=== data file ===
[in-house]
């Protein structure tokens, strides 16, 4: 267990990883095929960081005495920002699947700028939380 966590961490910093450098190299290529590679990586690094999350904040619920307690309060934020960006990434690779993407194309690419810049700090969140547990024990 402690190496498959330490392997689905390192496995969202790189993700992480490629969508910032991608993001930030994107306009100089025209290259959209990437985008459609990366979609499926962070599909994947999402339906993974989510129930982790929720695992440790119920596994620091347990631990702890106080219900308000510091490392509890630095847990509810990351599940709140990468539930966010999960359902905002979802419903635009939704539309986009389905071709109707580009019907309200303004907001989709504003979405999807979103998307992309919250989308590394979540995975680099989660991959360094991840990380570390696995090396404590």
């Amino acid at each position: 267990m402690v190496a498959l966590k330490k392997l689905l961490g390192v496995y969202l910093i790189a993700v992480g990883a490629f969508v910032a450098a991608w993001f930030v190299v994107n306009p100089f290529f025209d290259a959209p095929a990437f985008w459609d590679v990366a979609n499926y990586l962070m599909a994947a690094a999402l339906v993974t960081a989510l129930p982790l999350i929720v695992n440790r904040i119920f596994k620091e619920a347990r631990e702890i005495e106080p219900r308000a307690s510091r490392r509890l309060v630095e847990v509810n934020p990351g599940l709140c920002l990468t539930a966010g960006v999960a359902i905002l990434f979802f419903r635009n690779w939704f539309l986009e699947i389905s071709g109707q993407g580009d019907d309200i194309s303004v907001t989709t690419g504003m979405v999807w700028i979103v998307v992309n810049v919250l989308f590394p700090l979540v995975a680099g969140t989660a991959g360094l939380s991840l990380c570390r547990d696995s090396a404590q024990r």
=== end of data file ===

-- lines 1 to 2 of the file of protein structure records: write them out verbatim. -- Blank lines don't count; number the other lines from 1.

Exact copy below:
[in-house]
């Protein structure tokens, strides 16, 4: 267990990883095929960081005495920002699947700028939380 966590961490910093450098190299290529590679990586690094999350904040619920307690309060934020960006990434690779993407194309690419810049700090969140547990024990 402690190496498959330490392997689905390192496995969202790189993700992480490629969508910032991608993001930030994107306009100089025209290259959209990437985008459609990366979609499926962070599909994947999402339906993974989510129930982790929720695992440790119920596994620091347990631990702890106080219900308000510091490392509890630095847990509810990351599940709140990468539930966010999960359902905002979802419903635009939704539309986009389905071709109707580009019907309200303004907001989709504003979405999807979103998307992309919250989308590394979540995975680099989660991959360094991840990380570390696995090396404590």